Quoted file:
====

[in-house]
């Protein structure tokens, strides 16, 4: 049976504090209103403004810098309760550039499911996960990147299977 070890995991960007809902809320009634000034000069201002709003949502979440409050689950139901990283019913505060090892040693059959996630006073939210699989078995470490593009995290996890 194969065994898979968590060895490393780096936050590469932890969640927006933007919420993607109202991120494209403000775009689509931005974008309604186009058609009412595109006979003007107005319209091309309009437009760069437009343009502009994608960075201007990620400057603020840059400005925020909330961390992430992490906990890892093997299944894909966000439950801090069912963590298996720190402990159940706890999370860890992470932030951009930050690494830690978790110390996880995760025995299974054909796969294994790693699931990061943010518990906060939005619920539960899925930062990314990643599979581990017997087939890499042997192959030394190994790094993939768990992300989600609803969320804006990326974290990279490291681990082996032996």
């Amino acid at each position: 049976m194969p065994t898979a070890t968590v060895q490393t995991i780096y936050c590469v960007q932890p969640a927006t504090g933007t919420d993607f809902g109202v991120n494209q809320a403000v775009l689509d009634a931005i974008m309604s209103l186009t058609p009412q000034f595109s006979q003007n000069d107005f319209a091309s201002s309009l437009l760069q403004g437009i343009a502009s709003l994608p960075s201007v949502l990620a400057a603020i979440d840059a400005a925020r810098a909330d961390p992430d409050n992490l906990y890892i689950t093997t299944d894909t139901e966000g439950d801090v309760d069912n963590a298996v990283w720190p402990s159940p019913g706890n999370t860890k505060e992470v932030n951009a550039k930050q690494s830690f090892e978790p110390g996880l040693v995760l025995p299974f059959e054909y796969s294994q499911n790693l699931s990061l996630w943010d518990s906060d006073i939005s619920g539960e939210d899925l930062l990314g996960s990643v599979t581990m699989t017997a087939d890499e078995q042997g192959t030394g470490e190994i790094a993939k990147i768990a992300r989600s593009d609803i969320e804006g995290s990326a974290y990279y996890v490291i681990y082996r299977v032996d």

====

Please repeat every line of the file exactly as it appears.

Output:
[in-house]
């Protein structure tokens, strides 16, 4: 049976504090209103403004810098309760550039499911996960990147299977 070890995991960007809902809320009634000034000069201002709003949502979440409050689950139901990283019913505060090892040693059959996630006073939210699989078995470490593009995290996890 194969065994898979968590060895490393780096936050590469932890969640927006933007919420993607109202991120494209403000775009689509931005974008309604186009058609009412595109006979003007107005319209091309309009437009760069437009343009502009994608960075201007990620400057603020840059400005925020909330961390992430992490906990890892093997299944894909966000439950801090069912963590298996720190402990159940706890999370860890992470932030951009930050690494830690978790110390996880995760025995299974054909796969294994790693699931990061943010518990906060939005619920539960899925930062990314990643599979581990017997087939890499042997192959030394190994790094993939768990992300989600609803969320804006990326974290990279490291681990082996032996």
């Amino acid at each position: 049976m194969p065994t898979a070890t968590v060895q490393t995991i780096y936050c590469v960007q932890p969640a927006t504090g933007t919420d993607f809902g109202v991120n494209q809320a403000v775009l689509d009634a931005i974008m309604s209103l186009t058609p009412q000034f595109s006979q003007n000069d107005f319209a091309s201002s309009l437009l760069q403004g437009i343009a502009s709003l994608p960075s201007v949502l990620a400057a603020i979440d840059a400005a925020r810098a909330d961390p992430d409050n992490l906990y890892i689950t093997t299944d894909t139901e966000g439950d801090v309760d069912n963590a298996v990283w720190p402990s159940p019913g706890n999370t860890k505060e992470v932030n951009a550039k930050q690494s830690f090892e978790p110390g996880l040693v995760l025995p299974f059959e054909y796969s294994q499911n790693l699931s990061l996630w943010d518990s906060d006073i939005s619920g539960e939210d899925l930062l990314g996960s990643v599979t581990m699989t017997a087939d890499e078995q042997g192959t030394g470490e190994i790094a993939k990147i768990a992300r989600s593009d609803i969320e804006g995290s990326a974290y990279y996890v490291i681990y082996r299977v032996d």